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161 - 170 of 342 results for: all courses

HISTORY 228: Circles of Hell: Poland in World War II (HISTORY 328, JEWISHST 282, JEWISHST 382)

Looks at the experience and representation of Poland's wartime history from the Nazi-Soviet Pact (1939) to the aftermath of Yalta (1945). Examines Nazi and Soviet ideology and practice in Poland, as well as the ways Poles responded, resisted, and survived. Considers wartime relations among Polish citizens, particularly Poles and Jews. In this regard, interrogates the traditional self-characterization of Poles as innocent victims, looking at their relationship to the Holocaust, thus engaging in a passionate debate still raging in Polish society.
Last offered: Spring 2015 | UG Reqs: GER:DB-SocSci

HISTORY 233G: Catholic Politics in Europe, 1789-1992

What led to the creation of a specifically Catholic mass politics? How did these parties and movements interact with the Vatican and the wider Church? What accounts for political Catholicism's involvement in clerical-fascist states and its important role in shaping the EU? Sources focus on monographs. Research paper using primary sources.
| UG Reqs: GER:DB-SocSci

HISTORY 239H: Colonialism and Empire in Modern Europe

To better understand the history of modern Europe within a global context, explores the following questions: What impact did more than a century of colonialism have on the social lives, cultural attitudes, political loyalties, and intellectual world views of European women and men during the nineteenth century? What accounts for the resiliency of empire during a period of rapid global change that witnessed the rise of modern democracy, economic liberalism, ethnic nationalism, and international socialism?
Last offered: Winter 2010 | UG Reqs: GER:DB-SocSci

HISTORY 243C: People, Plants, and Medicine: Colonial Science and Medicine (HISTORY 343C)

Explores the global exchange of knowledge, technologies, plants, peoples, disease, and medicines. Considers primarily Africans, Amerindians, and Europeans in the eighteenth-century West but also takes examples from other knowledge traditions. Readings treat science and medicine in relation to voyaging, colonialism, slavery, racism, plants, and environmental exchange. Colonial sciences and medicines were important militarily and strategically for positioning emerging nation states in global struggles for land and resources.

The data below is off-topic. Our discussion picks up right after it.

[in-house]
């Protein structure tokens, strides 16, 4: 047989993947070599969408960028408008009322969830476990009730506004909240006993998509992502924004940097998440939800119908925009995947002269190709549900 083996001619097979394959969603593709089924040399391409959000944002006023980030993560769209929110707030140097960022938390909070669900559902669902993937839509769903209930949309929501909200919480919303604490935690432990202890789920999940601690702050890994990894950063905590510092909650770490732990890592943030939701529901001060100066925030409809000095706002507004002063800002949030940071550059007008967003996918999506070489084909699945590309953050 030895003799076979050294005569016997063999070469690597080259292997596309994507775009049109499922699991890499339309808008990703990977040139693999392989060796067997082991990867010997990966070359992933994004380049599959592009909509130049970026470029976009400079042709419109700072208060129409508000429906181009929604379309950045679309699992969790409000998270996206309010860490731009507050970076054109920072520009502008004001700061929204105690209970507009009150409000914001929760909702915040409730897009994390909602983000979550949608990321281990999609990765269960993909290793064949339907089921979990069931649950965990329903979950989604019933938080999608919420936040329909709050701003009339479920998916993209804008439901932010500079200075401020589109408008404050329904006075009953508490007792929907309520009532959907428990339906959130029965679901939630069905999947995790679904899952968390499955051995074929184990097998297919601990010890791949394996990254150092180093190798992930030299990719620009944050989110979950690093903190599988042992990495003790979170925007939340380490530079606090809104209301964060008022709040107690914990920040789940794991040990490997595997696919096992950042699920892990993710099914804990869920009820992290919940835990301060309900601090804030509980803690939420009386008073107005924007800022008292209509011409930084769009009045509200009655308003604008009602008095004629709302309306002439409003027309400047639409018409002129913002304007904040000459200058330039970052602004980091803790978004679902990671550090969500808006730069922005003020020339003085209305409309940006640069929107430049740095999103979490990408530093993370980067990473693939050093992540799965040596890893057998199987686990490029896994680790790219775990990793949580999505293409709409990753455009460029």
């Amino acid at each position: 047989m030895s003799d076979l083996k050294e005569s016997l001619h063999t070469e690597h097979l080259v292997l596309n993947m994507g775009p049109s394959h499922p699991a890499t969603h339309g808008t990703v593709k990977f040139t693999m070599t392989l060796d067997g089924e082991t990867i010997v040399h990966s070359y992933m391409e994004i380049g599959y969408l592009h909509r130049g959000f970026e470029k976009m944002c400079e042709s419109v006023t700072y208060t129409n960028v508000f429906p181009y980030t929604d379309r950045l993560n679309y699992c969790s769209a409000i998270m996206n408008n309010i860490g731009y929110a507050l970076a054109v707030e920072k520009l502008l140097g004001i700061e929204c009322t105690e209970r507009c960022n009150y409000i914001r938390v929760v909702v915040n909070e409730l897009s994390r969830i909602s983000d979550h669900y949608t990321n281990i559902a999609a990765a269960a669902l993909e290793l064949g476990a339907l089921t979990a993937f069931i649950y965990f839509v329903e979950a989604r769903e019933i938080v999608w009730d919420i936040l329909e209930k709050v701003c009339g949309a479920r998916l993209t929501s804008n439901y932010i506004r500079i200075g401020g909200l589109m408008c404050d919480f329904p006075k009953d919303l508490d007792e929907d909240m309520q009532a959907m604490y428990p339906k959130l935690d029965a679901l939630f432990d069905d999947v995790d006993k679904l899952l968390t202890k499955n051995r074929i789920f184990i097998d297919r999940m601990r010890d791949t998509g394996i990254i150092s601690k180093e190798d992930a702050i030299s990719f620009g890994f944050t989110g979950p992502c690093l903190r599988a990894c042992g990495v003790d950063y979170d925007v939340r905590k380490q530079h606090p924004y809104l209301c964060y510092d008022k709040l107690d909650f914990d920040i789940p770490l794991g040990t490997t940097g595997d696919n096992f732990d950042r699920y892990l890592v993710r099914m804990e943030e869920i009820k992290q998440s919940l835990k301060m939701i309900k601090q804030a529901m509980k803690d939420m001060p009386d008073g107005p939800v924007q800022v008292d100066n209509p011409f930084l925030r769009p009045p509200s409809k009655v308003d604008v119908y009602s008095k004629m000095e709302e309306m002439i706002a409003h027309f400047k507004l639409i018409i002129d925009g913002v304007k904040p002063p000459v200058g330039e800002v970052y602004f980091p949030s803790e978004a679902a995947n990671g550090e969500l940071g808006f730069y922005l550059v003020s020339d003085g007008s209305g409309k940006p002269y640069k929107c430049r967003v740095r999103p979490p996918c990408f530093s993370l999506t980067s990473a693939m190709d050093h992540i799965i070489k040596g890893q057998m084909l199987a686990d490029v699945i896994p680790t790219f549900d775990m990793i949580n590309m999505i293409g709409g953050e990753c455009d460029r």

Terms: Spr | Units: 5 | UG Reqs: GER:DB-SocSci, GER:EC-GlobalCom, WAY-ED, WAY-SI

HISTORY 243G: Tobacco and Health in World History (HISTORY 343G)

Cigarettes are the world's leading cause of death--but how did we come into this world, where 6 trillion cigarettes are smoked every year? Here we explore the political, cultural, and technological origins of the cigarette and cigarette epidemic, using the tobacco industry's 80 million pages of secret documents. Topics include the history of cigarette advertising and cigarette design, the role of the tobacco industry in fomenting climate change denial, and questions raised by the testimony of experts in court.
Terms: Aut | Units: 5 | UG Reqs: GER:DB-SocSci
Instructors: Proctor, R. (PI)

HISTORY 243S: Human Origins: History, Evidence, and Controversy (HISTORY 443A)

Research seminar. Debates and controversies include: theories of human origins; interpretations of fossils, early art, and the oldest tools; the origin and fate of the Neanderthals; evolutionary themes in literature and film; visual rhetoric and cliché in anthropological dioramas and phyletic diagrams; the significance of hunting, gathering, and grandmothering; climatological theories and neocatastrophic geologies; molecular anthropology; the impact of racial theories on human origins discourse. Background in human evolution not required.
Last offered: Winter 2006 | UG Reqs: GER:DB-SocSci

HISTORY 244C: The History of the Body in Science, Medicine, and Culture (HISTORY 444C)

The human body as a natural and cultural object, historicized. The crosscultural history of the body from the 18th century to the present. Topics include: sciences of sex and race; medical discovery of particular body parts; human experimentation, foot binding, veiling, and other bodily coverings; thinness and obesity; notions of the body politic.
Last offered: Spring 2007 | UG Reqs: GER:DB-SocSci, GER:EC-Gender

HISTORY 245G: Law and Colonialism in Africa (HISTORY 348D)

Law in colonial Africa provides an opportunity to examine the meanings of social, cultural, and economic change in the anthropological, legal, and historical approaches. Court cases as a new frontier for the social history of Africa. Topics: meanings of conflicts over marriage, divorce, inheritance, property, and authority.
Last offered: Autumn 2012 | UG Reqs: GER:DB-SocSci

HISTORY 259A: Poverty and Homelessness in America

Service learning. Students participate in a two quarter internship at a local shelter for homeless individuals or families. Readings include historical, social science, and social commentary literature. Service Learning Course (certified by Haas Center).
Last offered: Winter 2010 | UG Reqs: GER:DB-SocSci

HISTORY 261: Race, Gender, and Class in Jim Crow America

How African American life and labor were redefined from 1890-1954. Topics include family life, work, leisure patterns, transnational relations, cultural expressions emphasizing literature and music, resistance and social activisim. Primary sources including visual materials, literature, and film; historical interpretations of the period.
Last offered: Winter 2009 | UG Reqs: GER:DB-SocSci
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